Monday, 28 August 2017

Real Writing - Clémentine Beauvais

Every children’s author has, at least once, been asked if they were going to write ‘a real book, one day’, namely a book for adults. But there are unspoken hierarchies, too, I think, within children’s and YA literature, and domain-specific notions of what a ‘real’ book is there, too.

I realised this recently when I said to someone that I was currently writing an MG adaptation of a Greek myth, as well as working on a text for a picturebook, and the person replied, ‘but are you also making time for real writing?’.

At first I thought the person meant the usual, I.e. ‘writing for adults’, but that was not was she meant.

Then I thought she meant ‘real writing’ that comes ‘from the heart’ or some similar corny metaphor, as opposed to writing-to-order. The Greek mythology novel I was writing, from that viewpoint, was not ‘real’, since someone had asked me to write it. Anyone who’s ever written to order can testify that those books often turn out to be some of the most beautiful, controlled little gems they’ve ever produced. But in the eyes of many, it’s not 'real writing'.

Yet she didn’t even mean that - she actually meant, ‘are you making some time for writing another YA novel?'

This was in France, where, to be fair, I’m mostly known, if at all, for my YA writing. Yet, if we were to quantify things, I’ve written much more for a non-YA audience. Even in terms of quality, it would be unfair, I think, to dismiss my non-YA production as of lower merit - one of my most successful texts, both in terms of sales and in terms of awards, is a picturebook.

this one, since you're asking

For writers (for illustrators, of course, it’s different), the YA novel remains the épreuve reine, as we say in French - the queen discipline - of children’s and young adult literature overall. 

When people ask me, ‘And are you writing something new at the minute?’, I kind of instinctively know that they don’t mean another MG novel or another picturebook. They mean YA. And indeed, without even thinking about it, I tend to reply, ‘Oh, well, I’m working on this little picturebook and that little story - but as for a new YA one, well, I haven’t got a new idea yet’, etc. - spontaneously placing YA writing as the ‘real’ writing, and the rest, somehow, as filler.

It’s a no-brainer, of course, why people think that. A YA novel is as close to a ‘real’ (adult) novel children’s literature is going to get, so the work gets some of the glow from ‘real (adult) literature’. And there’s also a question of length, quite simply; to outsiders, it looks decidedly like more impressive work than writing a picturebook text.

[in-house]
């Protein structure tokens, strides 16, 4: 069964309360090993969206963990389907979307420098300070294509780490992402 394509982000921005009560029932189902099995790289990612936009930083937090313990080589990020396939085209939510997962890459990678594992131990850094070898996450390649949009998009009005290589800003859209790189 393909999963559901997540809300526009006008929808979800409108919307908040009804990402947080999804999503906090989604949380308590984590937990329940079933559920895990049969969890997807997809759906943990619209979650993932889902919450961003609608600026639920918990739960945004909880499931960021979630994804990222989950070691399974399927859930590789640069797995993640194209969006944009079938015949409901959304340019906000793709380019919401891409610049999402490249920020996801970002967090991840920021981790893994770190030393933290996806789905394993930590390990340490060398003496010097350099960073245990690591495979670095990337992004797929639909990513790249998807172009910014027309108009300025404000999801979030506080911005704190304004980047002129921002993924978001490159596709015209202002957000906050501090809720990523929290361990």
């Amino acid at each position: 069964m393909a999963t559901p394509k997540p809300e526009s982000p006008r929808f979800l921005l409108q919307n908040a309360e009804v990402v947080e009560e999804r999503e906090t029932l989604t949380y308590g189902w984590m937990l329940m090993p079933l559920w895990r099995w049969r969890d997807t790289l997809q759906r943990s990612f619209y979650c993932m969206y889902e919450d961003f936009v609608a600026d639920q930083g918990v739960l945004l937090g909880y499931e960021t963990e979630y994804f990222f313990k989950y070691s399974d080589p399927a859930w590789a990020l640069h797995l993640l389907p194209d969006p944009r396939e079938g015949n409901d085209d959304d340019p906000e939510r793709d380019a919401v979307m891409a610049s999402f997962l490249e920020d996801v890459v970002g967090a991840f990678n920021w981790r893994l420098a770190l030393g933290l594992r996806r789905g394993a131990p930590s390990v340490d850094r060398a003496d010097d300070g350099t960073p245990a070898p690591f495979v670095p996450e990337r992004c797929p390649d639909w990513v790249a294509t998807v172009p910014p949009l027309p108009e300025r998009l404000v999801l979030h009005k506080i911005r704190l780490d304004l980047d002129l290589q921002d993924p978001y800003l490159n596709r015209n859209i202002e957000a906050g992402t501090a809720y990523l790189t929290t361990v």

But it’s surprising to realise how even we, people within the children’s literature world, have kind of internalised that hierarchy. In children’s literature courses I took at university, YA (at the time, teenage literature) and picturebooks were hugely overrepresented; YA as the supreme domain of the writerly, picturebooks as the realm par excellence of visual inventiveness. Contemporary MG literature was literally nowhere. In the Anglophone children’s literature world, we witnessed a few years ago a rise in recognition of the MG book, which is encouraging. In France, it’s not quite yet the case.

Even in a society that recognises the worth of everything not-YA, however, I think that the favourable prejudice towards YA continues, and I’d be curious to know if some of you who write across different age groups feel, too, that your YA production is the one that’s considered, by people inside and outside the ChildLitClan, as your ‘real writing.’


Clémentine Beauvais is a children's and young adult author in French and English, as well as a literary translator. Her latest YA novel, Piglettes, is out with Pushkin Press.


Hilary Hawkes said...

Really interesting. Thank you. You're right, this happens. It's a shame that authors internalise such views - I'm not sure it's healthy or helpful! As someone who probably hasn't written a real book yet, then :D (just non-fiction for grown-ups and children's MG) I'll read the comments with interest.

Catherine Butler said...

I think you're right that MG can be the neglected middle child of children's lit., neither the heir who's going to take over the family business nor the baby of the family with its winning antics. I find criticism too, especially where it has any kind of Freudian inflection, is often distressingly eager to move MG protagonists towards puberty (often said to be "oncoming", or "imminent", if they can't quite claim with a straight face that it's already arrived). Between the Oedipus Complex and adolescence there is nothing but the barren waste of the Latency Period, after all. Move along, nothing to see here...

Susan Price said...

I like your analysis, Catherine! And it's very odd, isn't it, since psychology has such nfluence today, and since it shows us quite clearly that it's the years of childhood where lifelong attitudes, loves and hates are formed. By adolescence many are already set and won't be changed without great self-awareness and struggle.

Lynne Benton said...

I agree - three cheers for MG fiction! Thank you, Clementine!

Stroppy Author said...

See how even less of a 'real' writer you are if you write non-fiction.... clearly no skill or imagination in that.